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ERIC Number: ED401933
Record Type: Non-Journal
Publication Date: 1996-Jan
Pages: 31
Abstractor: N/A
Reference Count: N/A
ISBN: N/A
ISSN: N/A
Intellectual or Physical Preservation? A Survey of the Preservation Activities of Archivists at Academic and Public Libraries.
Bambakidis, Elli
Traditionally, archivists have been involved mainly in the intellectual preservation of library materials and the selection, appraisal, processing, and cataloging of library collections. Due to the relatively short (approximately 50 years) stability of the paper commonly used for printed and written documents since the mid-nineteenth century, the physical preservation of materials--the repair, maintenance, restoration, and protection of documents--has drawn increasing attention from the archivist in recent years. Fifty academic and 50 public library archivists were surveyed on the relative importance of intellectual versus physical preservation. The study yielded response rates of 76% (n=38) for public libraries, and 80% (n=40) for academic libraries. The survey indicates a greater emphasis on both intellectual and physical preservation in academic libraries as compared to public libraries, but there is no heavy emphasis on physical preservation in either type of library. While paper acidity continues to be the major problem requiring physical preservation in nearly all libraries, damage due to heat and humidity is not reported as frequently in academic libraries, perhaps due to their greater use of environmentally controlled rooms. Formal training in physical preservation is considered inadequate and there is a perceived need for individuals trained in both types of preservation. Appendices include the survey and cover letter. (Contains 18 references.) (Author/SWC)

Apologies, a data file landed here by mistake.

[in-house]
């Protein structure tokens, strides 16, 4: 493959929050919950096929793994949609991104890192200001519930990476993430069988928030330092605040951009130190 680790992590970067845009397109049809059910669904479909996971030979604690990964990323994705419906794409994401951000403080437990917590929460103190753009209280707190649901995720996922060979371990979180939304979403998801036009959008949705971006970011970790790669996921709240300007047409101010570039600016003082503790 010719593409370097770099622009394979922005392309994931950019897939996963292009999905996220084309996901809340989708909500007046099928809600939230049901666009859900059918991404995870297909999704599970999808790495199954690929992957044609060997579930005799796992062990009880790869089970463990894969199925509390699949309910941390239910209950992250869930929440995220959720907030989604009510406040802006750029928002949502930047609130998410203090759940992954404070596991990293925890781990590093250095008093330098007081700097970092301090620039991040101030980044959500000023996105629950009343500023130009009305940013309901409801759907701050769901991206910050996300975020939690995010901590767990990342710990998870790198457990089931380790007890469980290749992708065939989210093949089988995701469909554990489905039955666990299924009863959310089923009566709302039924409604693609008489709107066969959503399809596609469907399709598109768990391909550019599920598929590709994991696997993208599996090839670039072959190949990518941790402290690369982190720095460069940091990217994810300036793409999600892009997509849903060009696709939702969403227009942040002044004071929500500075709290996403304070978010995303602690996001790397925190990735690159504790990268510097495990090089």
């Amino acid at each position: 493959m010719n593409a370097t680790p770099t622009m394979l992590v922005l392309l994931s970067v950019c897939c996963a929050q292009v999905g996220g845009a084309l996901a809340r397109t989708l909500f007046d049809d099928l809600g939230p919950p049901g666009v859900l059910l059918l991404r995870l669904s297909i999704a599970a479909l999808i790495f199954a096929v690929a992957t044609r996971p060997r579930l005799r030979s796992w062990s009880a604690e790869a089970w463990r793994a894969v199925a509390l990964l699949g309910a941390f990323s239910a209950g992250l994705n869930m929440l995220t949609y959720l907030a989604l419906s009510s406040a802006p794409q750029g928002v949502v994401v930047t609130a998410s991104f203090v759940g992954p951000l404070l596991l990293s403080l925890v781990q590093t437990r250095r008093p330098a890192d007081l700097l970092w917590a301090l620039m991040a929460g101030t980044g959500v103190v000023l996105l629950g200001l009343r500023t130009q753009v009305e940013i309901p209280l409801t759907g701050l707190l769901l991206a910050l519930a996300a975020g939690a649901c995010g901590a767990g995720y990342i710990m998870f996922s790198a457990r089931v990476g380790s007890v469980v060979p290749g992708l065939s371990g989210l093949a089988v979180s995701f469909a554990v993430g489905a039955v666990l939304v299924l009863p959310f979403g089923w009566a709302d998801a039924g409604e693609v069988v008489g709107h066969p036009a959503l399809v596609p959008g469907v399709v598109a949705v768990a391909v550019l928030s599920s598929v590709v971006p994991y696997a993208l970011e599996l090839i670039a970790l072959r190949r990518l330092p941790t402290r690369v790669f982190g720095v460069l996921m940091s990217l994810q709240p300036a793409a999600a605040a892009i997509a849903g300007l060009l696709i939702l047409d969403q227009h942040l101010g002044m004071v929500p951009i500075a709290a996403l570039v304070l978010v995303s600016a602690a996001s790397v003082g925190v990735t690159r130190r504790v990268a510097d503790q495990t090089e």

Publication Type: Dissertations/Theses; Tests/Questionnaires
Education Level: N/A
Audience: N/A
Language: English
Sponsor: N/A
Authoring Institution: N/A